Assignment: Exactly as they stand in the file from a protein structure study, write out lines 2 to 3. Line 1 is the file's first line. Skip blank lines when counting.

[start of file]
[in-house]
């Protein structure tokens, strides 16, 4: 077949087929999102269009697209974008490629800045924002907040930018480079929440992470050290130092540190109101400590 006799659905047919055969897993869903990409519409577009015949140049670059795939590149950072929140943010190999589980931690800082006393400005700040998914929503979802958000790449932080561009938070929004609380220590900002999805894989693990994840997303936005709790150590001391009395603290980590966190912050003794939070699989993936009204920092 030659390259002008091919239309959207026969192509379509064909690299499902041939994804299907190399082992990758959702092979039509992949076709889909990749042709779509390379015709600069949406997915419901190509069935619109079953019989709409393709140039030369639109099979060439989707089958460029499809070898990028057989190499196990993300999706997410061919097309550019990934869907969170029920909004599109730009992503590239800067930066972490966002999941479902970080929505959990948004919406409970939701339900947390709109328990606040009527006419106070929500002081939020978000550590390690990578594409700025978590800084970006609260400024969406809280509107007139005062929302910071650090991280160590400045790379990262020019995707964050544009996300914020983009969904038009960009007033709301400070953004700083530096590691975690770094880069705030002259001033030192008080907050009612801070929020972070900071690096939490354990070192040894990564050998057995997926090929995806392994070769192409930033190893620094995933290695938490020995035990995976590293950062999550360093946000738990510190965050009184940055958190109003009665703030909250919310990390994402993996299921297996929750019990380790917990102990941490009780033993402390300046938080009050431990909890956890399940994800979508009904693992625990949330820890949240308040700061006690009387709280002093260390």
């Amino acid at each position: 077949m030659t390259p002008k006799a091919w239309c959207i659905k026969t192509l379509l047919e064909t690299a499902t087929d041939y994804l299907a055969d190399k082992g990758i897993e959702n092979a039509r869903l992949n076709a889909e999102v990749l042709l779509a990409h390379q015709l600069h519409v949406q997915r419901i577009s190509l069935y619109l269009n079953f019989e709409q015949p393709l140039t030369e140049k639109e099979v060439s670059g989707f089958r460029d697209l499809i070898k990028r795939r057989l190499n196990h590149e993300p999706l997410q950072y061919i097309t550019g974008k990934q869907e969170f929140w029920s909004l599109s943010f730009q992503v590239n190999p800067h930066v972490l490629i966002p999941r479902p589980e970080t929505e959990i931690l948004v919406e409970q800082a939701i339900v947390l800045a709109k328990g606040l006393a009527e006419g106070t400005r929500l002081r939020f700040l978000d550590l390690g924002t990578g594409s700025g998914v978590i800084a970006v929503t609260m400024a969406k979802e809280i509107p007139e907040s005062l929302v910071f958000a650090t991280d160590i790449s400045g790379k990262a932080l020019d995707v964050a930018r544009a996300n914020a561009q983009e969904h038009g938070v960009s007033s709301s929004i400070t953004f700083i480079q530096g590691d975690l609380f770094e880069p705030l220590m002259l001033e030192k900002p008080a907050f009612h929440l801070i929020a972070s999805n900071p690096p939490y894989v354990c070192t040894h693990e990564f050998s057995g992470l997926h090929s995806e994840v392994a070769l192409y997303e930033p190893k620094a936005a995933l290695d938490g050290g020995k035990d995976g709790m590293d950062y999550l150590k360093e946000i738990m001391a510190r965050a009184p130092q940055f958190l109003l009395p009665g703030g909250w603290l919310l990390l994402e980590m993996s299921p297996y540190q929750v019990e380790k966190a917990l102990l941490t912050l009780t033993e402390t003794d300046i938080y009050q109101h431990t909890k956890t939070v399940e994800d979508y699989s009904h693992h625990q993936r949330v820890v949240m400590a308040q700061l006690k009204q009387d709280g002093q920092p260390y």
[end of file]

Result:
């Protein structure tokens, strides 16, 4: 077949087929999102269009697209974008490629800045924002907040930018480079929440992470050290130092540190109101400590 006799659905047919055969897993869903990409519409577009015949140049670059795939590149950072929140943010190999589980931690800082006393400005700040998914929503979802958000790449932080561009938070929004609380220590900002999805894989693990994840997303936005709790150590001391009395603290980590966190912050003794939070699989993936009204920092 030659390259002008091919239309959207026969192509379509064909690299499902041939994804299907190399082992990758959702092979039509992949076709889909990749042709779509390379015709600069949406997915419901190509069935619109079953019989709409393709140039030369639109099979060439989707089958460029499809070898990028057989190499196990993300999706997410061919097309550019990934869907969170029920909004599109730009992503590239800067930066972490966002999941479902970080929505959990948004919406409970939701339900947390709109328990606040009527006419106070929500002081939020978000550590390690990578594409700025978590800084970006609260400024969406809280509107007139005062929302910071650090991280160590400045790379990262020019995707964050544009996300914020983009969904038009960009007033709301400070953004700083530096590691975690770094880069705030002259001033030192008080907050009612801070929020972070900071690096939490354990070192040894990564050998057995997926090929995806392994070769192409930033190893620094995933290695938490020995035990995976590293950062999550360093946000738990510190965050009184940055958190109003009665703030909250919310990390994402993996299921297996929750019990380790917990102990941490009780033993402390300046938080009050431990909890956890399940994800979508009904693992625990949330820890949240308040700061006690009387709280002093260390």
């Amino acid at each position: 077949m030659t390259p002008k006799a091919w239309c959207i659905k026969t192509l379509l047919e064909t690299a499902t087929d041939y994804l299907a055969d190399k082992g990758i897993e959702n092979a039509r869903l992949n076709a889909e999102v990749l042709l779509a990409h390379q015709l600069h519409v949406q997915r419901i577009s190509l069935y619109l269009n079953f019989e709409q015949p393709l140039t030369e140049k639109e099979v060439s670059g989707f089958r460029d697209l499809i070898k990028r795939r057989l190499n196990h590149e993300p999706l997410q950072y061919i097309t550019g974008k990934q869907e969170f929140w029920s909004l599109s943010f730009q992503v590239n190999p800067h930066v972490l490629i966002p999941r479902p589980e970080t929505e959990i931690l948004v919406e409970q800082a939701i339900v947390l800045a709109k328990g606040l006393a009527e006419g106070t400005r929500l002081r939020f700040l978000d550590l390690g924002t990578g594409s700025g998914v978590i800084a970006v929503t609260m400024a969406k979802e809280i509107p007139e907040s005062l929302v910071f958000a650090t991280d160590i790449s400045g790379k990262a932080l020019d995707v964050a930018r544009a996300n914020a561009q983009e969904h038009g938070v960009s007033s709301s929004i400070t953004f700083i480079q530096g590691d975690l609380f770094e880069p705030l220590m002259l001033e030192k900002p008080a907050f009612h929440l801070i929020a972070s999805n900071p690096p939490y894989v354990c070192t040894h693990e990564f050998s057995g992470l997926h090929s995806e994840v392994a070769l192409y997303e930033p190893k620094a936005a995933l290695d938490g050290g020995k035990d995976g709790m590293d950062y999550l150590k360093e946000i738990m001391a510190r965050a009184p130092q940055f958190l109003l009395p009665g703030g909250w603290l919310l990390l994402e980590m993996s299921p297996y540190q929750v019990e380790k966190a917990l102990l941490t912050l009780t033993e402390t003794d300046i938080y009050q109101h431990t909890k956890t939070v399940e994800d979508y699989s009904h693992h625990q993936r949330v820890v949240m400590a308040q700061l006690k009204q009387d709280g002093q920092p260390y």